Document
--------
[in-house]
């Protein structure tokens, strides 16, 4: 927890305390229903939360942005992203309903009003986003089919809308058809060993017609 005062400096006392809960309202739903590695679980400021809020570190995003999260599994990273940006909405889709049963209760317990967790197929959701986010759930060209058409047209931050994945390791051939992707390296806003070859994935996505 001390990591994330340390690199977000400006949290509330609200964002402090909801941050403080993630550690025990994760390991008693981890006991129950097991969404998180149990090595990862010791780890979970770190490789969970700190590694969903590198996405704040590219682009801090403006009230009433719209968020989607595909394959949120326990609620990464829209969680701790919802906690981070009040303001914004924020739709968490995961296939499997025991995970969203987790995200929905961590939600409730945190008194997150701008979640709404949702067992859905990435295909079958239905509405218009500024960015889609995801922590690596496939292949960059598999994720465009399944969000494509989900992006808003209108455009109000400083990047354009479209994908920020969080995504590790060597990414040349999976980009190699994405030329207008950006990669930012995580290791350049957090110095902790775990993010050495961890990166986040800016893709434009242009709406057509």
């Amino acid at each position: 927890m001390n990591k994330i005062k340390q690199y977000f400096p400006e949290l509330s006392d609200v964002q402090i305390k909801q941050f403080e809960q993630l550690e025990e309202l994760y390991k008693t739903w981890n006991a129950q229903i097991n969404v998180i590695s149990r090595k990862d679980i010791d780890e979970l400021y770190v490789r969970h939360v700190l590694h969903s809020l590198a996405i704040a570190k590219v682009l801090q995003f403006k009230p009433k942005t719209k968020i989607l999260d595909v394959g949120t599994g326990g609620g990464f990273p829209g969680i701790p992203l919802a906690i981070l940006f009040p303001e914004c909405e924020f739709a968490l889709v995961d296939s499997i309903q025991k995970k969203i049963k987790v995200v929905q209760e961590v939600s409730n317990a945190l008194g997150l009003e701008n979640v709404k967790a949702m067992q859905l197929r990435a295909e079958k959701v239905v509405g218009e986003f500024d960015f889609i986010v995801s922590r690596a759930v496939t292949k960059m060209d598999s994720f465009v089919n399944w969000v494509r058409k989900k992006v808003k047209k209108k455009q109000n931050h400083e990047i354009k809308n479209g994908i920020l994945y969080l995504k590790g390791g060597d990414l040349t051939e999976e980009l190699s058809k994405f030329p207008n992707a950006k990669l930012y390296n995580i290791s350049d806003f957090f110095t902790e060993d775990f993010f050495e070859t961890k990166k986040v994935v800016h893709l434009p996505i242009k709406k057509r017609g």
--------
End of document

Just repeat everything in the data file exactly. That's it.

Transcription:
[in-house]
């Protein structure tokens, strides 16, 4: 927890305390229903939360942005992203309903009003986003089919809308058809060993017609 005062400096006392809960309202739903590695679980400021809020570190995003999260599994990273940006909405889709049963209760317990967790197929959701986010759930060209058409047209931050994945390791051939992707390296806003070859994935996505 001390990591994330340390690199977000400006949290509330609200964002402090909801941050403080993630550690025990994760390991008693981890006991129950097991969404998180149990090595990862010791780890979970770190490789969970700190590694969903590198996405704040590219682009801090403006009230009433719209968020989607595909394959949120326990609620990464829209969680701790919802906690981070009040303001914004924020739709968490995961296939499997025991995970969203987790995200929905961590939600409730945190008194997150701008979640709404949702067992859905990435295909079958239905509405218009500024960015889609995801922590690596496939292949960059598999994720465009399944969000494509989900992006808003209108455009109000400083990047354009479209994908920020969080995504590790060597990414040349999976980009190699994405030329207008950006990669930012995580290791350049957090110095902790775990993010050495961890990166986040800016893709434009242009709406057509």
């Amino acid at each position: 927890m001390n990591k994330i005062k340390q690199y977000f400096p400006e949290l509330s006392d609200v964002q402090i305390k909801q941050f403080e809960q993630l550690e025990e309202l994760y390991k008693t739903w981890n006991a129950q229903i097991n969404v998180i590695s149990r090595k990862d679980i010791d780890e979970l400021y770190v490789r969970h939360v700190l590694h969903s809020l590198a996405i704040a570190k590219v682009l801090q995003f403006k009230p009433k942005t719209k968020i989607l999260d595909v394959g949120t599994g326990g609620g990464f990273p829209g969680i701790p992203l919802a906690i981070l940006f009040p303001e914004c909405e924020f739709a968490l889709v995961d296939s499997i309903q025991k995970k969203i049963k987790v995200v929905q209760e961590v939600s409730n317990a945190l008194g997150l009003e701008n979640v709404k967790a949702m067992q859905l197929r990435a295909e079958k959701v239905v509405g218009e986003f500024d960015f889609i986010v995801s922590r690596a759930v496939t292949k960059m060209d598999s994720f465009v089919n399944w969000v494509r058409k989900k992006v808003k047209k209108k455009q109000n931050h400083e990047i354009k809308n479209g994908i920020l994945y969080l995504k590790g390791g060597d990414l040349t051939e999976e980009l190699s058809k994405f030329p207008n992707a950006k990669l930012y390296n995580i290791s350049d806003f957090f110095t902790e060993d775990f993010f050495e070859t961890k990166k986040v994935v800016h893709l434009p996505i242009k709406k057509r017609g």